Zoraima (she/her/hers/ella) works to protect the right to abortion and ensure meaningful access, particularly for poor people, people of color, and those living in rural areas, using innovative legal strategies.
In December 2021, the Supreme Court heard oral arguments in Dobbs v. Jackson Women’s Health Organization, which presents a direct challenge to Roe v. Wade and threatens to upend over 50 years of precedent protecting every pregnant person’s right to decide whether to terminate a pregnancy before viability. The stakes are extremely high: If Roe v. Wade falls, abortion will likely be banned in half of the country. But even if Roe v. Wade is upheld in any capacity, hostile state legislatures will continue to push abortion care further out of reach, especially for poor people, people of color, those living in rural areas, and other marginalized communities who already struggle to navigate a complex web of restrictions.
Zoraima’s project will use impact litigation, advocacy, and coalition building to protect the right to abortion and ensure those seeking abortion care have meaningful access to care, regardless of income or geographic location. Zoraima will craft and execute litigation and advocacy strategies based on the Supreme Court’s decision in Jackson Women’s Health Organization and challenge novel abortion restrictions passed in current and future state legislative sessions.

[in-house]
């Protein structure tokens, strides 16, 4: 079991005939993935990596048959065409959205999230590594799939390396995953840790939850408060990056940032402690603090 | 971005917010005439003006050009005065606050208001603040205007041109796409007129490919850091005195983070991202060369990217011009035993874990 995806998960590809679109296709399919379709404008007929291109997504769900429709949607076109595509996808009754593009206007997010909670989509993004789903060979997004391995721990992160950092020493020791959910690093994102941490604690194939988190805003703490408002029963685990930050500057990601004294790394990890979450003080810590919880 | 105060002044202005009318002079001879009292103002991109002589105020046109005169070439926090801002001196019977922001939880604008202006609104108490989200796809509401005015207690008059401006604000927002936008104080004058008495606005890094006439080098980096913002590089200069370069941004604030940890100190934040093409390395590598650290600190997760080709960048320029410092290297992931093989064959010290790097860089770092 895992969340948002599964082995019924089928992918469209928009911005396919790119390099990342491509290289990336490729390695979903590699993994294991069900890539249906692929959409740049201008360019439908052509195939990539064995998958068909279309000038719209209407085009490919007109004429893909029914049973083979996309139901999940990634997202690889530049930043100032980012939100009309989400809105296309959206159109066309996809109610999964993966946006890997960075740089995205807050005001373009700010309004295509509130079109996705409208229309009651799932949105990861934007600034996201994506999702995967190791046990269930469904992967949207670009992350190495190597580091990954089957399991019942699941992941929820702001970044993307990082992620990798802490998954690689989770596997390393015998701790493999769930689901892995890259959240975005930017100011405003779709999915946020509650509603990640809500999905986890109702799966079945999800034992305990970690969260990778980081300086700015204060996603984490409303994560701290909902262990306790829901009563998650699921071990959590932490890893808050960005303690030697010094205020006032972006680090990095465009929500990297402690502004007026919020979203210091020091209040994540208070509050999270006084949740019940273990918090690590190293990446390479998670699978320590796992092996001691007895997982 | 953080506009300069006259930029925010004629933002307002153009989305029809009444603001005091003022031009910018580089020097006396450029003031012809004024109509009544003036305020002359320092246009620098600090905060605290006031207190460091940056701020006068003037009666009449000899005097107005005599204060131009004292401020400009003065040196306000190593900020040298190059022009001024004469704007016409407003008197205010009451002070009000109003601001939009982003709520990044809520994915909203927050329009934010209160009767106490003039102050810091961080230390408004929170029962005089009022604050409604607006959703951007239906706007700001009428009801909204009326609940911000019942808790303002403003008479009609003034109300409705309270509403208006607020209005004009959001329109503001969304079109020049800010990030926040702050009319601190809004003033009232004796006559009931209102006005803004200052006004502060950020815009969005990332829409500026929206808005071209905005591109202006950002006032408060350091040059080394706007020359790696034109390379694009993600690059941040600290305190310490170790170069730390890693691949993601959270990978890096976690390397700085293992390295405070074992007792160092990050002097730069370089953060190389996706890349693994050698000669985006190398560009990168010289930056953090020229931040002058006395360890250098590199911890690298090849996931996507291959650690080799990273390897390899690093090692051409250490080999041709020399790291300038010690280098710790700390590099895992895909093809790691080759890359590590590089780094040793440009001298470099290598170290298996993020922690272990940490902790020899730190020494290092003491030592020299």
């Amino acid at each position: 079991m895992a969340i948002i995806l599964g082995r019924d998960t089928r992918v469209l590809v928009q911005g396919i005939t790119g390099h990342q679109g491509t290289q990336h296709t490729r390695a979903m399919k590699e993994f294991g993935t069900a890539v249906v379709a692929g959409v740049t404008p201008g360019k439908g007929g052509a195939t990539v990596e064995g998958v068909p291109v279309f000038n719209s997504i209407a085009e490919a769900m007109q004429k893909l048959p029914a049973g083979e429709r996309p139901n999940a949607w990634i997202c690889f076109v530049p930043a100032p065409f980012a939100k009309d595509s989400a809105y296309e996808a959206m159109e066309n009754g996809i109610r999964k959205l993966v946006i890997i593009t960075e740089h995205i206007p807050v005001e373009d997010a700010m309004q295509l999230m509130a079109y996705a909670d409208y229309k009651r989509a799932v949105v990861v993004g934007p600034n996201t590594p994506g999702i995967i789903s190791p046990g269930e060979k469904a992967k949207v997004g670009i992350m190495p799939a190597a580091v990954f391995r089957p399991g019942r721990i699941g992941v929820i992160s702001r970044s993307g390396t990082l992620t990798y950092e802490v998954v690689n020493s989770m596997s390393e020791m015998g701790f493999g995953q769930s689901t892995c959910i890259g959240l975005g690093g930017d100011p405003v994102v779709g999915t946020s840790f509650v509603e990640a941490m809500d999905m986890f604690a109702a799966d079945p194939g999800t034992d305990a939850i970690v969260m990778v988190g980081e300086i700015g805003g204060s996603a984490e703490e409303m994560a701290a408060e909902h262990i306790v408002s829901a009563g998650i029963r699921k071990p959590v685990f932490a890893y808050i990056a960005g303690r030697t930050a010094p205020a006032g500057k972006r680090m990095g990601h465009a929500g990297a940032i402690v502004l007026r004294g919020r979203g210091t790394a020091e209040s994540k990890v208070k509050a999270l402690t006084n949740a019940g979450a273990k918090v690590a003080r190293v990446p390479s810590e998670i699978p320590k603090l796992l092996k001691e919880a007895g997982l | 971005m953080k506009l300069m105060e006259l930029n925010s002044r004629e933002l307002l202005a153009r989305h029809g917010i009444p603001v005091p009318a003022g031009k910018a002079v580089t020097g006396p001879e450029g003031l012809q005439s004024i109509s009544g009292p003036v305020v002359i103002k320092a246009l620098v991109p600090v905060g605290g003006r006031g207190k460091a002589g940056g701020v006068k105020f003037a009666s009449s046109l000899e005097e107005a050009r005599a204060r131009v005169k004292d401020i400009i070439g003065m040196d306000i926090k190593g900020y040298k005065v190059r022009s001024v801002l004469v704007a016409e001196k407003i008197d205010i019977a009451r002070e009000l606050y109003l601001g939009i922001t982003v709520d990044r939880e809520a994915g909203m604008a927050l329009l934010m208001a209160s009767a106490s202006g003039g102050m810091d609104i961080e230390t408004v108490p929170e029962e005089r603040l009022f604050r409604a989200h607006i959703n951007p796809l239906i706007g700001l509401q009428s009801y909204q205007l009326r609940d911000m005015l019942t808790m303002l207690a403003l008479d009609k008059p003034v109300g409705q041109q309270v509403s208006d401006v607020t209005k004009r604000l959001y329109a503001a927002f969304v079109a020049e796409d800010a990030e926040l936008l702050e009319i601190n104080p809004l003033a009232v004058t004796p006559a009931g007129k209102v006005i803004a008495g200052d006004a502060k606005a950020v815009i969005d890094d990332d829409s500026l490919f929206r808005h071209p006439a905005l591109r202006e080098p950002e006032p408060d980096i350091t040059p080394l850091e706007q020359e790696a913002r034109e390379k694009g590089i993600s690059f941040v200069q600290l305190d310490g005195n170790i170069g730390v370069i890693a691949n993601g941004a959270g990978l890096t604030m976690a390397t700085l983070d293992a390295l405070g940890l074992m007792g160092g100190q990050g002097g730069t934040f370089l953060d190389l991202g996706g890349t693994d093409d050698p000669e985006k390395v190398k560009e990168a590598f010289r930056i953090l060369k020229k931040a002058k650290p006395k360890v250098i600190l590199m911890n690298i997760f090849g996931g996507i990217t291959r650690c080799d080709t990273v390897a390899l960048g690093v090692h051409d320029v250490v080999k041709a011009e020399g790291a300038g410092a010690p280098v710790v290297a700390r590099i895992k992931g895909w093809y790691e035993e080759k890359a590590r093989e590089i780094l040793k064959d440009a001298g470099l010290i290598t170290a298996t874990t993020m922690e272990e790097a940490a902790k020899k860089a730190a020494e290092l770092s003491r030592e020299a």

She will also help navigate barriers to abortion access, with an emphasis on barriers to accessing and providing care across state borders. Zoraima’s project will focus on building and strengthening coalitions throughout the reproductive rights, health, and justice movements to develop community-driven tools and guidance for patients, healthcare professionals, abortion funds, and practical support networks that seek or provide abortion care and support across state borders.
As someone who has exercised my constitutional right to abortion, I am dedicated to using my legal education and career to advocate for everyone’s right to decide whether, when, or how to parent.
Zoraima Pelaez /
2022 Equal Justice Works Fellow
Ndome (she/her/hers) will expand access to maternal healthcare for low-income pregnant people and women of color by addressing legal barriers to midwifery care through impact litigation, policy advocacy, legal research, and community education.
The U.S. has the highest maternal mortality ratio among developed nations. Black women are nearly four times more likely than white women to die of pregnancy-related causes, and Indigenous women are more than twice as likely. Unlike many other wealthy nations where midwives care for most birthing people, the U.S. has imposed medically unnecessary legal and financial barriers to midwifery services. As the COVID-19 pandemic strains health systems and further endangers maternal health, addressing these barriers has become more urgent than ever.